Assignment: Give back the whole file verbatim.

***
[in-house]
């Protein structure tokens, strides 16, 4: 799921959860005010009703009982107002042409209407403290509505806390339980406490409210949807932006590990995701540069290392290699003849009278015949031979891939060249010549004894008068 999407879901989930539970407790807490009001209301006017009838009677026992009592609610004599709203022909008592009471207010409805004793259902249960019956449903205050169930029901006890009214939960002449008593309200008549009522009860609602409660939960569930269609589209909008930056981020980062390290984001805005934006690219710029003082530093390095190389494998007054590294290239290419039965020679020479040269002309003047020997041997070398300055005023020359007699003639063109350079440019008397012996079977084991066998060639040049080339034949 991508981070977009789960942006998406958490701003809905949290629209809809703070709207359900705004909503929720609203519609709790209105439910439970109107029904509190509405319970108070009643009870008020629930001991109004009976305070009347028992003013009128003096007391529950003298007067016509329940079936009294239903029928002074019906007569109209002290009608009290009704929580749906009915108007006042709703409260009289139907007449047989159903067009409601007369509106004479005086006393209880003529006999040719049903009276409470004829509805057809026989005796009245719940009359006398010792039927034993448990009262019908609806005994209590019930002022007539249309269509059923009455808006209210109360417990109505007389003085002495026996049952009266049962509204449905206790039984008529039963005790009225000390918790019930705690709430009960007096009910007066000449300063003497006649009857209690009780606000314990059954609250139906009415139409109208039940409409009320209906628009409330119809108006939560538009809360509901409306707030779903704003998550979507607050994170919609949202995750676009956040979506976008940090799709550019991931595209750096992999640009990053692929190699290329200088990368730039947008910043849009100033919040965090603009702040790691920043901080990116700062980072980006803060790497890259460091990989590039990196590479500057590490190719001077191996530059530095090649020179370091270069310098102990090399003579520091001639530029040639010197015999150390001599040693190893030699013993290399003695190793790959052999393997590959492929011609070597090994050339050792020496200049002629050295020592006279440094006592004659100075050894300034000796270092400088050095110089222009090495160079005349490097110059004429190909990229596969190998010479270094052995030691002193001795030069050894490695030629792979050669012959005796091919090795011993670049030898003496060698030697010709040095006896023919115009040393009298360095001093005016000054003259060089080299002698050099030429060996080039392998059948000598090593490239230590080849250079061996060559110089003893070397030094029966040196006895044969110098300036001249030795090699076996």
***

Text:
[in-house]
């Protein structure tokens, strides 16, 4: 799921959860005010009703009982107002042409209407403290509505806390339980406490409210949807932006590990995701540069290392290699003849009278015949031979891939060249010549004894008068 999407879901989930539970407790807490009001209301006017009838009677026992009592609610004599709203022909008592009471207010409805004793259902249960019956449903205050169930029901006890009214939960002449008593309200008549009522009860609602409660939960569930269609589209909008930056981020980062390290984001805005934006690219710029003082530093390095190389494998007054590294290239290419039965020679020479040269002309003047020997041997070398300055005023020359007699003639063109350079440019008397012996079977084991066998060639040049080339034949 991508981070977009789960942006998406958490701003809905949290629209809809703070709207359900705004909503929720609203519609709790209105439910439970109107029904509190509405319970108070009643009870008020629930001991109004009976305070009347028992003013009128003096007391529950003298007067016509329940079936009294239903029928002074019906007569109209002290009608009290009704929580749906009915108007006042709703409260009289139907007449047989159903067009409601007369509106004479005086006393209880003529006999040719049903009276409470004829509805057809026989005796009245719940009359006398010792039927034993448990009262019908609806005994209590019930002022007539249309269509059923009455808006209210109360417990109505007389003085002495026996049952009266049962509204449905206790039984008529039963005790009225000390918790019930705690709430009960007096009910007066000449300063003497006649009857209690009780606000314990059954609250139906009415139409109208039940409409009320209906628009409330119809108006939560538009809360509901409306707030779903704003998550979507607050994170919609949202995750676009956040979506976008940090799709550019991931595209750096992999640009990053692929190699290329200088990368730039947008910043849009100033919040965090603009702040790691920043901080990116700062980072980006803060790497890259460091990989590039990196590479500057590490190719001077191996530059530095090649020179370091270069310098102990090399003579520091001639530029040639010197015999150390001599040693190893030699013993290399003695190793790959052999393997590959492929011609070597090994050339050792020496200049002629050295020592006279440094006592004659100075050894300034000796270092400088050095110089222009090495160079005349490097110059004429190909990229596969190998010479270094052995030691002193001795030069050894490695030629792979050669012959005796091919090795011993670049030898003496060698030697010709040095006896023919115009040393009298360095001093005016000054003259060089080299002698050099030429060996080039392998059948000598090593490239230590080849250079061996060559110089003893070397030094029966040196006895044969110098300036001249030795090699076996």